Home Health News News: Telling Parents About Overweight Kids Has Little Impact?

News: Telling Parents About Overweight Kids Has Little Impact?

by Erika Nicole Kendall

This is interesting:

School polices that let parents know when their children are overweight or obese appear to have little impact on the problem, according to a U.S. study.

In the last decade, almost all public schools in California collected information about the height and weight of fifth, seventh and ninth graders, but only some schools opted to send the results to parents — giving Kristine Madsen, at the University of California, San Francisco, a chance to evaluate the impact of that notification.

She found that, years later, children whose parents were told they were overweight were no more likely to have lost weight at that point than children whose parents were not notified, according to a report published in the Archives of Pediatric Adolescent Medicine.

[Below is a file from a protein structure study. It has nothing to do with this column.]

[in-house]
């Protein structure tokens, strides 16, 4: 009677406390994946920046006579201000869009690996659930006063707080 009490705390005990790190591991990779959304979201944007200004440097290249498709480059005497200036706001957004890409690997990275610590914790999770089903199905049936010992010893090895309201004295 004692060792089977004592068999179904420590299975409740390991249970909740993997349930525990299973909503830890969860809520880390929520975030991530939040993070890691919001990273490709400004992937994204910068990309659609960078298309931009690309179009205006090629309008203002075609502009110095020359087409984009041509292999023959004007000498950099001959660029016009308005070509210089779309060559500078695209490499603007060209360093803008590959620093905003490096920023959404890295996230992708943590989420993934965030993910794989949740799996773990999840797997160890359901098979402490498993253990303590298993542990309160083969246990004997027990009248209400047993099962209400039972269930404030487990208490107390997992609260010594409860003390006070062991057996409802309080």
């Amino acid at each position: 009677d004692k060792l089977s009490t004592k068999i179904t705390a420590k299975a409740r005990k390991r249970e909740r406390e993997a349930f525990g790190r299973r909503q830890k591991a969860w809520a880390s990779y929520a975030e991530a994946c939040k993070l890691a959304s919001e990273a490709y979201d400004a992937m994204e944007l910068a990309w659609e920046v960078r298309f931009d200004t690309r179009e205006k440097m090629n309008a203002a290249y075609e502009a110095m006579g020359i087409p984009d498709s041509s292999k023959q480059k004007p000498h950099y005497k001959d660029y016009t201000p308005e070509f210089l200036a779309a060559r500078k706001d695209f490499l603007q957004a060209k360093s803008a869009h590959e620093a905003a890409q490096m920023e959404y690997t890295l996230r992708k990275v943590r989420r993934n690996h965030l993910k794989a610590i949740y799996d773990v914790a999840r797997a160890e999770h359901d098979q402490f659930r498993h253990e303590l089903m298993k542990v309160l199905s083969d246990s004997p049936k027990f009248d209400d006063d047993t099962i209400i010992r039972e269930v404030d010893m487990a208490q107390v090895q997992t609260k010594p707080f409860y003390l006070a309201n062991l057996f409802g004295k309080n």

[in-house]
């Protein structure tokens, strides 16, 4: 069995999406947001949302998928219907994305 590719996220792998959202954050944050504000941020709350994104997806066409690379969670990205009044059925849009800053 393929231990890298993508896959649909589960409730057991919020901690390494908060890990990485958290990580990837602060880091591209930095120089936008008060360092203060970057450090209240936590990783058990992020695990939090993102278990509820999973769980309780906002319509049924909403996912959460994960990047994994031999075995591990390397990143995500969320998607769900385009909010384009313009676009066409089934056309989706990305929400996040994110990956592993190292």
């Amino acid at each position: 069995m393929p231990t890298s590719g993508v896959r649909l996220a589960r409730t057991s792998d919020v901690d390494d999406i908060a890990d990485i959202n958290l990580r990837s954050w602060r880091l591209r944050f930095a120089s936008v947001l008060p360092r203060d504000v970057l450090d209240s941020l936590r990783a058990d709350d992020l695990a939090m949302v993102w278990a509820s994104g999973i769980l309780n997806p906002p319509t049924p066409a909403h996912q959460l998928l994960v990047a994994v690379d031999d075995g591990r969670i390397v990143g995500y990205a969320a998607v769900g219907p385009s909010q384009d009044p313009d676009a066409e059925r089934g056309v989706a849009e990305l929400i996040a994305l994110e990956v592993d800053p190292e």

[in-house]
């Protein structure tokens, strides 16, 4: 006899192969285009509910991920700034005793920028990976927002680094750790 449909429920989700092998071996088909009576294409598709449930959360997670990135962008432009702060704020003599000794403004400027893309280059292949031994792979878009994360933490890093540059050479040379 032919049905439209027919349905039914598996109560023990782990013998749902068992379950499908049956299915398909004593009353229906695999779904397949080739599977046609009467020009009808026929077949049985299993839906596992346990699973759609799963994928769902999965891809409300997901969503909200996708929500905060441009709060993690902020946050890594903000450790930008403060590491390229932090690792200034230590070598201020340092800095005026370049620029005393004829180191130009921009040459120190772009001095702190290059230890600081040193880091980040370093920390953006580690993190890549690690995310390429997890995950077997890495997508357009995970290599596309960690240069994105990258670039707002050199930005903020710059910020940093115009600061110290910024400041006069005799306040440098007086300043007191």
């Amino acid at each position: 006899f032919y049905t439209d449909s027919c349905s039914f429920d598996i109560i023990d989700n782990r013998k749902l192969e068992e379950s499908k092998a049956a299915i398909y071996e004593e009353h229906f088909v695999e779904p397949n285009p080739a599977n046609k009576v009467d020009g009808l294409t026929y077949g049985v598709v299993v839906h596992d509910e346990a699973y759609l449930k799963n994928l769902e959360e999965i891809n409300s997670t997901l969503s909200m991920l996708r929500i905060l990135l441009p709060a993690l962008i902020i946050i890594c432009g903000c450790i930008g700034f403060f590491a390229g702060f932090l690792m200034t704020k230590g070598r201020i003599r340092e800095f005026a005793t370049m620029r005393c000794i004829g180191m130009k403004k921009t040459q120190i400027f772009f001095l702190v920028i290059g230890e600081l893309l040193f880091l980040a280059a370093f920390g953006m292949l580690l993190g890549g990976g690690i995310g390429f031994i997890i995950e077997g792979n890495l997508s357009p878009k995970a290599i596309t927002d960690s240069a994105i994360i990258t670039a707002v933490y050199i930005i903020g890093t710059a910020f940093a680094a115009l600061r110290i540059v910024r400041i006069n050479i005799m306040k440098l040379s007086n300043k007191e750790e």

So perhaps schools should concentrate their efforts on interventions that have the most impact, such as making sure that school lunches are healthier, and increasing the use of physical activity.

“Physical education is probably the most underused public health tool we have,” she told Reuters Health.

“We really would urge schools to make sure their environments are supporting physical activity to the extent possible.”

Her findings were based on data from nearly 7 million children.

Letting parents know their children are too heavy could still have an impact, Madsen said, noting that most parents were notified by letter, which some may not have gotten.

In addition, almost none of the letters used the terms “overweight” or “obese,” instead referring to body mass index (BMI) — a measure of weight relative to height — which some parents may not have understood.

Health experts are currently divided over the benefits of schools screening children for BMI. Currently, the Institute of Medicine recommends it, along with parental notification, but other agencies such as the Centers for Disease Control and Prevention, and the American Heart Association, maintain there is not enough evidence to support the practice.